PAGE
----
Nepal: Indigenous and local communities call on World Bank to seek alternatives for construction of Khimti-Dhalkebar 220 KV Transmission Line

Kathmandu, 15 March 2013

In a meeting with World Bank officials today, representatives of indigenous and local communities of Sindhuli district in central Nepal have urged the Bank to take actions for alternatives to the construction of Khimti-Dhalkebar 220 KV Transmission Line in the district under Nepal Power Development Project co-financed by the Bank.

The representatives informed Bank officials that the project has been implemented without accurate and adequate information and consultation with indigenous and local communities. “We have been given false information since the inception phase of the Project, including initial surveys for the project,” said Surendra Moktan, chairperson of the project victims’ struggle committee.

“We learnt about the project only two years back and that too not from the project officials as public hearings for the project was not conducted in the district.”

“The power grids, in its current plan, will pass through densely populated areas of indigenous communities including Tamang, Magar, Newar, Thami, Bhugel and others, and directly above our homes and/or lands, schools, historical, religious and cultural sites,” added the representatives.

“We are concerned that will have significant socio-cultural and economic impacts on our lives that the project has not discussed with us and we have already begun to experience.”

They further informed the officials of their lobbying and protests against the project, including through submission of memoranda to local authorities and Prime Minister’s office and declaration of local construction sites as prohibited areas for the project. “While an expert committee was formed to seek alternatives to the project plan through directives of then PM Baburam Bhattarai, we have not learnt of the report of the committee yet,” told Surya Pakhrin from the district council of Nepal Federation of Indigenous Nationalities (NEFIN).

“Instead, excessive police force was used to quell the protests with even shooting orders issued and survey undertaken during a curfew. Scores, including ten local indigenous women, were injured in clashes with the police and are undergoing treatment,””

He further added, “We thus request the Bank to suspend financing for the project that, in name of development, not only violates the rights of indigenous peoples to guaranteed in international instruments, including UN Declaration on the Rights of Indigenous Peoples and International Labor Organization Convention 169 but has also threatened personal lives of the locals.”

The representatives sought information about alternatives to the current plan of the transmission lines and alerted the officials of their readiness to struggle till death against the plan.

In response to queries from the Bank officials, the representatives notified of not receiving any information about environmental and social assessments undertaken for the project, including grievance mechanisms and other mitigation or benefit plans therein.

“It is thus clear that the implementing agency of the project, Nepal Electricity Authority under the Ministry of Water Resources has not complied with the Bank’s Safeguard policies,” Shankar Limbu, Secretary of Lawyers’ Association for Human Rights of Nepalese Indigenous Peoples said. “Even relevant national laws have been ignored.”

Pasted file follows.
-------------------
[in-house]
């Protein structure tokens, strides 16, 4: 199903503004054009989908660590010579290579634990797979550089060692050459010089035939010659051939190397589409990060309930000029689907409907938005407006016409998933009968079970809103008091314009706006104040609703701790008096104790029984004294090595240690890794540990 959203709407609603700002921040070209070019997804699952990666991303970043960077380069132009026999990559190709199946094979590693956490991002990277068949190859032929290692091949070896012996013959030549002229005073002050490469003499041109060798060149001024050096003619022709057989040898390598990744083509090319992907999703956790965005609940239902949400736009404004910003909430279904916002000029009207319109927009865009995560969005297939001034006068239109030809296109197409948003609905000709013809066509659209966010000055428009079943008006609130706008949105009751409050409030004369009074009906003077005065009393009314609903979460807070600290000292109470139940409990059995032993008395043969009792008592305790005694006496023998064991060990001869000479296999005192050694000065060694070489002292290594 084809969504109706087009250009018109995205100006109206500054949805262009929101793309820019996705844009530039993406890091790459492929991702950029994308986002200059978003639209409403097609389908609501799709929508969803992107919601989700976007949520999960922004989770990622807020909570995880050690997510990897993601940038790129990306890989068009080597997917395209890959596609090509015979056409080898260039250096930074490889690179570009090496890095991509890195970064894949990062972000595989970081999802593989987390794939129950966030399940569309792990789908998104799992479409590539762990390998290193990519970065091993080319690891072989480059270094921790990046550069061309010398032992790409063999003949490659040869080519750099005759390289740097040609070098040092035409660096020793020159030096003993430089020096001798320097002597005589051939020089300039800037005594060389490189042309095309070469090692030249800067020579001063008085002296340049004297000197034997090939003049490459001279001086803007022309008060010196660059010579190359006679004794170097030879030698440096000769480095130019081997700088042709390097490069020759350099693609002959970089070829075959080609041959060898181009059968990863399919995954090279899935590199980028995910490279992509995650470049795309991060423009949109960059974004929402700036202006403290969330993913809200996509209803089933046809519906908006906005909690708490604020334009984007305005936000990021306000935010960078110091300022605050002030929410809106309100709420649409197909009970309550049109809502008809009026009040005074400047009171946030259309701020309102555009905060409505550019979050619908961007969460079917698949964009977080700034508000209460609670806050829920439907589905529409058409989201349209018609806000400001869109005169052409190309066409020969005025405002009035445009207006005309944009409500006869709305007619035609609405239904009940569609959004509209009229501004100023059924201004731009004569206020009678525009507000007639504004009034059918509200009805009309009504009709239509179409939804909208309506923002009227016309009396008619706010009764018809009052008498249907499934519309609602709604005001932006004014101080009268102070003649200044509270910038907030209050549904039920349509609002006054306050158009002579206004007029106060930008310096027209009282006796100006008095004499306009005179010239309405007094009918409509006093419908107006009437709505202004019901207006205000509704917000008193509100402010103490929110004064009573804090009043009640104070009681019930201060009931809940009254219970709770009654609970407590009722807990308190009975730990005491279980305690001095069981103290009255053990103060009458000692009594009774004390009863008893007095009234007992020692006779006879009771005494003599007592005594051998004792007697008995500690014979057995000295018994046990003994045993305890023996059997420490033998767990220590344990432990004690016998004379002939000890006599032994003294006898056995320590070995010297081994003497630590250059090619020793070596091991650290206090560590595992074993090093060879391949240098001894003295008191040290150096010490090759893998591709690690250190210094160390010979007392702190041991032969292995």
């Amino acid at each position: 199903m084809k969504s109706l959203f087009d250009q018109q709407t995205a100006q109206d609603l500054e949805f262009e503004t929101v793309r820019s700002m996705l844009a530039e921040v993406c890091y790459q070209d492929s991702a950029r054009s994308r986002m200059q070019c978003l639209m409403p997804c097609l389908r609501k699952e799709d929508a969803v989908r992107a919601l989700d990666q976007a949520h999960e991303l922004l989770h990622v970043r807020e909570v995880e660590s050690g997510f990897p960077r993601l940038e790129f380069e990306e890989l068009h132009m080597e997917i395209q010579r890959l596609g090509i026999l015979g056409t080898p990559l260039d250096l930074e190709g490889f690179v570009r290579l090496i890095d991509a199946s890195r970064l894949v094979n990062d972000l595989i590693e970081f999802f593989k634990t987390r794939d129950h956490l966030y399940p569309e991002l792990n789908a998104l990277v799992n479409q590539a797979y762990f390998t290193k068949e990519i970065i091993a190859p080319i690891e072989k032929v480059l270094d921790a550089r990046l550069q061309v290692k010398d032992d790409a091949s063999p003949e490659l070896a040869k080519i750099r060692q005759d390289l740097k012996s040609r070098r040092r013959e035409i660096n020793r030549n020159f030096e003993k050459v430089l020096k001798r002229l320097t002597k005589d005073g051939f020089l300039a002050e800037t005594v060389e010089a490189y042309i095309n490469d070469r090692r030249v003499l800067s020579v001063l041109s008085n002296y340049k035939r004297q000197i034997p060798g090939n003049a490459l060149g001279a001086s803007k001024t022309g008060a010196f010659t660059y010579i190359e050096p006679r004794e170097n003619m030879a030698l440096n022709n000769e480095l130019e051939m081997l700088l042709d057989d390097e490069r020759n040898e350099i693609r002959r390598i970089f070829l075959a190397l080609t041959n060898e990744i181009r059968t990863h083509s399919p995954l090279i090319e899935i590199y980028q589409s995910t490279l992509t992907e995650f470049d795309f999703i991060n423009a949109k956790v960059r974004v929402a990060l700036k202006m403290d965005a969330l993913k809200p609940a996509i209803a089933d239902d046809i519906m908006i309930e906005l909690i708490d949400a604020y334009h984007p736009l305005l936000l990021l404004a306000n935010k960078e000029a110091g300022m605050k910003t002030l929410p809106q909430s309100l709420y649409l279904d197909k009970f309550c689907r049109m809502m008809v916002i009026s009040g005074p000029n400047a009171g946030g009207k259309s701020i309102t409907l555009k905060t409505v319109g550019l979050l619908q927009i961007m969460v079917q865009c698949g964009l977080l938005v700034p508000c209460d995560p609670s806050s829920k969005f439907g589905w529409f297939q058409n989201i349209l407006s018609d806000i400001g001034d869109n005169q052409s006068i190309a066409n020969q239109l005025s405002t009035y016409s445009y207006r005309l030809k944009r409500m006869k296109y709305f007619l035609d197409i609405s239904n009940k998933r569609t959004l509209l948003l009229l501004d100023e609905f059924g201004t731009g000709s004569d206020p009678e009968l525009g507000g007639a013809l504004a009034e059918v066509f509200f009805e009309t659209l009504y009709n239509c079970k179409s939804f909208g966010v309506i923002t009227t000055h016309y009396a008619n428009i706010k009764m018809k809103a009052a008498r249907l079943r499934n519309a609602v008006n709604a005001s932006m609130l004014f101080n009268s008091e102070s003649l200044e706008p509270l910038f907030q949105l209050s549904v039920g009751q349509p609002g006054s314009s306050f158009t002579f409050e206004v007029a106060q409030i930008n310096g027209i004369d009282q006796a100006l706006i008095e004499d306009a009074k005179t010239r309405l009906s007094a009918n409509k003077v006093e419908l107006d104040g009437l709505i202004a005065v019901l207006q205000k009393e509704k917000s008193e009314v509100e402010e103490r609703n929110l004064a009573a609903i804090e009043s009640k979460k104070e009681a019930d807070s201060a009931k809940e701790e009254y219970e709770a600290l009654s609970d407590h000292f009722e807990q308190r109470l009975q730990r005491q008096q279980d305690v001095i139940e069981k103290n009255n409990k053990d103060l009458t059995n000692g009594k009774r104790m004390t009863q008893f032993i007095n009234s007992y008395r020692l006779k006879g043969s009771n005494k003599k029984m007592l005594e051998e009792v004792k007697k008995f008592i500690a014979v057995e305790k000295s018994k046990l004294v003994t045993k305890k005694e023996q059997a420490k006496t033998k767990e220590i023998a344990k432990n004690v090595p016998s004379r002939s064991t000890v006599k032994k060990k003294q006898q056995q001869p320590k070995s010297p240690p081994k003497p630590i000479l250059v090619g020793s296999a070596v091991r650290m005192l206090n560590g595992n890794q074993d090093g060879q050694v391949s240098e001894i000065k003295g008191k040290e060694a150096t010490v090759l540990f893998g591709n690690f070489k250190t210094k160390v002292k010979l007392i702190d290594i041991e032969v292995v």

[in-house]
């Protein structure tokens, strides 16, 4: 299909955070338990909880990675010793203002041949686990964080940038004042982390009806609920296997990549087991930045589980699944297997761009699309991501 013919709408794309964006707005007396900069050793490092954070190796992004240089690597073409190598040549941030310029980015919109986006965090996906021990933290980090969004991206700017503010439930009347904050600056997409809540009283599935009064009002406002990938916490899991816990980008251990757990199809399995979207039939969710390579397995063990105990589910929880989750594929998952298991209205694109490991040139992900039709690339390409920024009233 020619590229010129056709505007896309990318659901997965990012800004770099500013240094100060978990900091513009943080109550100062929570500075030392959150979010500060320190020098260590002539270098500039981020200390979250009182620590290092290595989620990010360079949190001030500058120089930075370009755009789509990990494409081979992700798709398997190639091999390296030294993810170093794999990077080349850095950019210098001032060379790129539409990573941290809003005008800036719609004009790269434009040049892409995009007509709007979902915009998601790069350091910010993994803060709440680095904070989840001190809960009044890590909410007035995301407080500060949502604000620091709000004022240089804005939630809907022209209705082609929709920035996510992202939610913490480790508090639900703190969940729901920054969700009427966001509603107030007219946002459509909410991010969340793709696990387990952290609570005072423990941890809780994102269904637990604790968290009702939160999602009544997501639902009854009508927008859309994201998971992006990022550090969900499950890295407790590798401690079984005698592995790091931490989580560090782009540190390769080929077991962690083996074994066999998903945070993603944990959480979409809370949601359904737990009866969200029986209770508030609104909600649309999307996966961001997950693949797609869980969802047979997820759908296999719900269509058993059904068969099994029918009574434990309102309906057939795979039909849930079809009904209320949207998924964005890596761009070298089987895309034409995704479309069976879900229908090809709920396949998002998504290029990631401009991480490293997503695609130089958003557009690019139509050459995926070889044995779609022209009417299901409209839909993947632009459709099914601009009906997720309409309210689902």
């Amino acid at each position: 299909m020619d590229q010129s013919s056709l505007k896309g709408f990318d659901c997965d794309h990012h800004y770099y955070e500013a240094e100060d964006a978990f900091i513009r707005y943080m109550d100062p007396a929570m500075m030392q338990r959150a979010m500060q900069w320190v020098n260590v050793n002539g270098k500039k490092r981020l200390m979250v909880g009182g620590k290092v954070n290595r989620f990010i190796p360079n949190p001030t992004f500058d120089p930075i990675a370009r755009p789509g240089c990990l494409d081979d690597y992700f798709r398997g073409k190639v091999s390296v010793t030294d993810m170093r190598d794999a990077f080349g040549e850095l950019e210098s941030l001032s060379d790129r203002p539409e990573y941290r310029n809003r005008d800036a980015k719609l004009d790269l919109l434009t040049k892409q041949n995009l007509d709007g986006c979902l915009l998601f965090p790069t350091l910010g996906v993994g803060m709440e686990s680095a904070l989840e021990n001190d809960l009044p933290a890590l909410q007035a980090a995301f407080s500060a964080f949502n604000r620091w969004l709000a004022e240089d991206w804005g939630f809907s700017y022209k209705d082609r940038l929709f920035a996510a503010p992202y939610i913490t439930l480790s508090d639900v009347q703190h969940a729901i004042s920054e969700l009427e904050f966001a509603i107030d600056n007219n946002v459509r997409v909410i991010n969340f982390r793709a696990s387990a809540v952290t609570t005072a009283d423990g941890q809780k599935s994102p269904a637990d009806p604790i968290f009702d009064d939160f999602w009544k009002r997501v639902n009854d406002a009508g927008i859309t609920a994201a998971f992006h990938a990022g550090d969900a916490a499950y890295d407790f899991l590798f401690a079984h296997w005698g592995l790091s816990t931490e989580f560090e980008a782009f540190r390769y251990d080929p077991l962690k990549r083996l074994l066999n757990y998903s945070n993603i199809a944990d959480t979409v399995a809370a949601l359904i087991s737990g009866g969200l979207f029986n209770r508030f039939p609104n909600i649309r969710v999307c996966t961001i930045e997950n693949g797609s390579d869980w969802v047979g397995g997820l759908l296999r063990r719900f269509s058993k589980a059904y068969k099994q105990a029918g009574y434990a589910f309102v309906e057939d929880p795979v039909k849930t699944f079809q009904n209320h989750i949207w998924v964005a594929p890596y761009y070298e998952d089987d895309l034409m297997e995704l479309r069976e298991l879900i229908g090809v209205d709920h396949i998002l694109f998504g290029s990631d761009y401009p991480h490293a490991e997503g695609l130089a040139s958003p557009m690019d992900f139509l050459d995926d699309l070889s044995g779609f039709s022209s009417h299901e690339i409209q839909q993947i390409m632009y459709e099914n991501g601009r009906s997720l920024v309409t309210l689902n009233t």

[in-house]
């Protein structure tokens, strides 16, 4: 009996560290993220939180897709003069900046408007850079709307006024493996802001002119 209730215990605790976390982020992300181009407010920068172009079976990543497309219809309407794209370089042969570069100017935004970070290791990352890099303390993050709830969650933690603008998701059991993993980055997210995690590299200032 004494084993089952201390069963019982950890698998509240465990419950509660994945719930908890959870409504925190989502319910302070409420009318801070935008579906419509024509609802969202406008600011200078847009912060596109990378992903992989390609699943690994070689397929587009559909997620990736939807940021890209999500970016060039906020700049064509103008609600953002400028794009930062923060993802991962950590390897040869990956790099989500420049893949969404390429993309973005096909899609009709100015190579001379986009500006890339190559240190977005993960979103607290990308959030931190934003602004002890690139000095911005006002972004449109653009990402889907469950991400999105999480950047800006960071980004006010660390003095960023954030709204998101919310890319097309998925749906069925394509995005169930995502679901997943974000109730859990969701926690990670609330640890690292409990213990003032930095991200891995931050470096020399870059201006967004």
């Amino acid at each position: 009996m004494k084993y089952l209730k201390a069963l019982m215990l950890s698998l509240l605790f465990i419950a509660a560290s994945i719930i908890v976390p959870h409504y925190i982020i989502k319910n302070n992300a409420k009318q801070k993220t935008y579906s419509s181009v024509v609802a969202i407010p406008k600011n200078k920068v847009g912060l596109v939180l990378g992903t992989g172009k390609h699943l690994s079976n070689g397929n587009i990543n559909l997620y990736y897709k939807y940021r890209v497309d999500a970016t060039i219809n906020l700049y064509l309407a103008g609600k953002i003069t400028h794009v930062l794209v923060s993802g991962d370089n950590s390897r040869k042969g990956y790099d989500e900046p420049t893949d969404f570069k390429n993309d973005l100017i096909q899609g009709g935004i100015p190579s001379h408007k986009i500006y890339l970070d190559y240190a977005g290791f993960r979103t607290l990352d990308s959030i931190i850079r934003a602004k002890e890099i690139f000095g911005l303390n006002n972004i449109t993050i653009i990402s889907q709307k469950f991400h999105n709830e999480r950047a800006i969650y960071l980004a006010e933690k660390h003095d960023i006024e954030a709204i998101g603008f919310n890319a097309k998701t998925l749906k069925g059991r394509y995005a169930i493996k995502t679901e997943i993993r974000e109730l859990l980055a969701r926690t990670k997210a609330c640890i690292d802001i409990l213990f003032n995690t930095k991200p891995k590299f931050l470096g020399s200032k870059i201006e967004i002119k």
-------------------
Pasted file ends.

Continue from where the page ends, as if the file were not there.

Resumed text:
“We thus request the Bank to provide complete information on the project and facilitate between government and affected indigenous and local communities to resolve the issue.”

Besides communicating with World Bank officials, including its President, LAHURNIP had facilitated filing of a writ petition at Nepal’s Supreme Court in January requesting interim order to halt the project works in the district. The Court had denied such order at the phase of the project where the land acquisition for the project had been completed as per information provided by NEA.

The representatives argued that acquisition of land for the project is only now being undertaken through Department of Roads under a separate project for widening local roads.

The Bank officials informed the representatives of having little knowledge on the issues regarding the project in the district due to which they had recommended deferring construction works until the issues resolved. They responded positively to providing possible information on the project as per relevant policy of the Bank while committed to hold further discussions after also hearing from the project-implementing agency.

They apprised the representatives that the Bank regularly monitors compliance to its Safeguard Policies relating to environment, social impact and Indigenous peoples in any phase of the Project, thus they are sensitive in this regard.

The project aimed at developing Nepal’s hydropower potential in an environmentally and socially sustainable manner so as to help meet electricity demand, improving access of rural areas to electricity services and promoting private participation in the power sector as a way to improve sector efficiency and to mobilize financing for the sector’s investment requirements. It was approved in May 2003 to be completed in December 2013.

More information on the project can be requested from LAHURNIP.

No Associated files

Date: 18/03/2013




Indigenous Peoples
Natural resources

Creative Commons Attribution 3.0 Unported License

Press Contact Information

Name: Prabindra Shakya

Telephone: +977-9813108875

This website has been produced with the financial assistance of the European Union.
The contents of this website are the sole responsibility of Minority Rights Group International and can under no circumstances be regarded as reflecting the position of the European Union